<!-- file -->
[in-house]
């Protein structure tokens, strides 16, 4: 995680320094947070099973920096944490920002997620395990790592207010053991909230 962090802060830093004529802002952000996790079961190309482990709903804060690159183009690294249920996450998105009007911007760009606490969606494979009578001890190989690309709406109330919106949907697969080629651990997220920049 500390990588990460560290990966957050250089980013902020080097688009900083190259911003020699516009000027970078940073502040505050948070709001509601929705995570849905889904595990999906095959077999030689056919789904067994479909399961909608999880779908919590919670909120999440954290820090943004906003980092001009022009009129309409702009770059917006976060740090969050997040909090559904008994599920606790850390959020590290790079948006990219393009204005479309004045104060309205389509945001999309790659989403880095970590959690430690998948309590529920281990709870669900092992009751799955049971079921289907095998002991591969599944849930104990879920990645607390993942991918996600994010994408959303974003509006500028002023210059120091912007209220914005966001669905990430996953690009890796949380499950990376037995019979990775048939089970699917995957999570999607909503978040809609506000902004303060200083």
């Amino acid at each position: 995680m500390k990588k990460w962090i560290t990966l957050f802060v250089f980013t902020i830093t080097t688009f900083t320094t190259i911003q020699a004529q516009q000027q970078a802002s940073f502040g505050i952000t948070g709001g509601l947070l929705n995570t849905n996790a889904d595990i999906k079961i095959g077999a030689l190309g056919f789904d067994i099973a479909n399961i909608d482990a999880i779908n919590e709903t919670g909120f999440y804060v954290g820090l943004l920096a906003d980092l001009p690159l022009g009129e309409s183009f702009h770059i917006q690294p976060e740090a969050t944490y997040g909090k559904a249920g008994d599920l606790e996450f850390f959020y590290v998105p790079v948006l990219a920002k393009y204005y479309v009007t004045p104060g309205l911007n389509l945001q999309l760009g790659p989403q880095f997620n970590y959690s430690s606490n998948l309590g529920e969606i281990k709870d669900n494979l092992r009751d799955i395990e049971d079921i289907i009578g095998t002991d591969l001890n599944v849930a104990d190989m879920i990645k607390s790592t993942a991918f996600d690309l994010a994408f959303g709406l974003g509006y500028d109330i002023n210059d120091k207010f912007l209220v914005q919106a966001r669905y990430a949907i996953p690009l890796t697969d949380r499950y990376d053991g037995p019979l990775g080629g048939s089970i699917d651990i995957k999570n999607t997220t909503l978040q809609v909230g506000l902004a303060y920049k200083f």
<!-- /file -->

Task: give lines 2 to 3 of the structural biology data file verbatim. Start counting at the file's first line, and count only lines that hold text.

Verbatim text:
């Protein structure tokens, strides 16, 4: 995680320094947070099973920096944490920002997620395990790592207010053991909230 962090802060830093004529802002952000996790079961190309482990709903804060690159183009690294249920996450998105009007911007760009606490969606494979009578001890190989690309709406109330919106949907697969080629651990997220920049 500390990588990460560290990966957050250089980013902020080097688009900083190259911003020699516009000027970078940073502040505050948070709001509601929705995570849905889904595990999906095959077999030689056919789904067994479909399961909608999880779908919590919670909120999440954290820090943004906003980092001009022009009129309409702009770059917006976060740090969050997040909090559904008994599920606790850390959020590290790079948006990219393009204005479309004045104060309205389509945001999309790659989403880095970590959690430690998948309590529920281990709870669900092992009751799955049971079921289907095998002991591969599944849930104990879920990645607390993942991918996600994010994408959303974003509006500028002023210059120091912007209220914005966001669905990430996953690009890796949380499950990376037995019979990775048939089970699917995957999570999607909503978040809609506000902004303060200083």
């Amino acid at each position: 995680m500390k990588k990460w962090i560290t990966l957050f802060v250089f980013t902020i830093t080097t688009f900083t320094t190259i911003q020699a004529q516009q000027q970078a802002s940073f502040g505050i952000t948070g709001g509601l947070l929705n995570t849905n996790a889904d595990i999906k079961i095959g077999a030689l190309g056919f789904d067994i099973a479909n399961i909608d482990a999880i779908n919590e709903t919670g909120f999440y804060v954290g820090l943004l920096a906003d980092l001009p690159l022009g009129e309409s183009f702009h770059i917006q690294p976060e740090a969050t944490y997040g909090k559904a249920g008994d599920l606790e996450f850390f959020y590290v998105p790079v948006l990219a920002k393009y204005y479309v009007t004045p104060g309205l911007n389509l945001q999309l760009g790659p989403q880095f997620n970590y959690s430690s606490n998948l309590g529920e969606i281990k709870d669900n494979l092992r009751d799955i395990e049971d079921i289907i009578g095998t002991d591969l001890n599944v849930a104990d190989m879920i990645k607390s790592t993942a991918f996600d690309l994010a994408f959303g709406l974003g509006y500028d109330i002023n210059d120091k207010f912007l209220v914005q919106a966001r669905y990430a949907i996953p690009l890796t697969d949380r499950y990376d053991g037995p019979l990775g080629g048939s089970i699917d651990i995957k999570n999607t997220t909503l978040q809609v909230g506000l902004a303060y920049k200083f």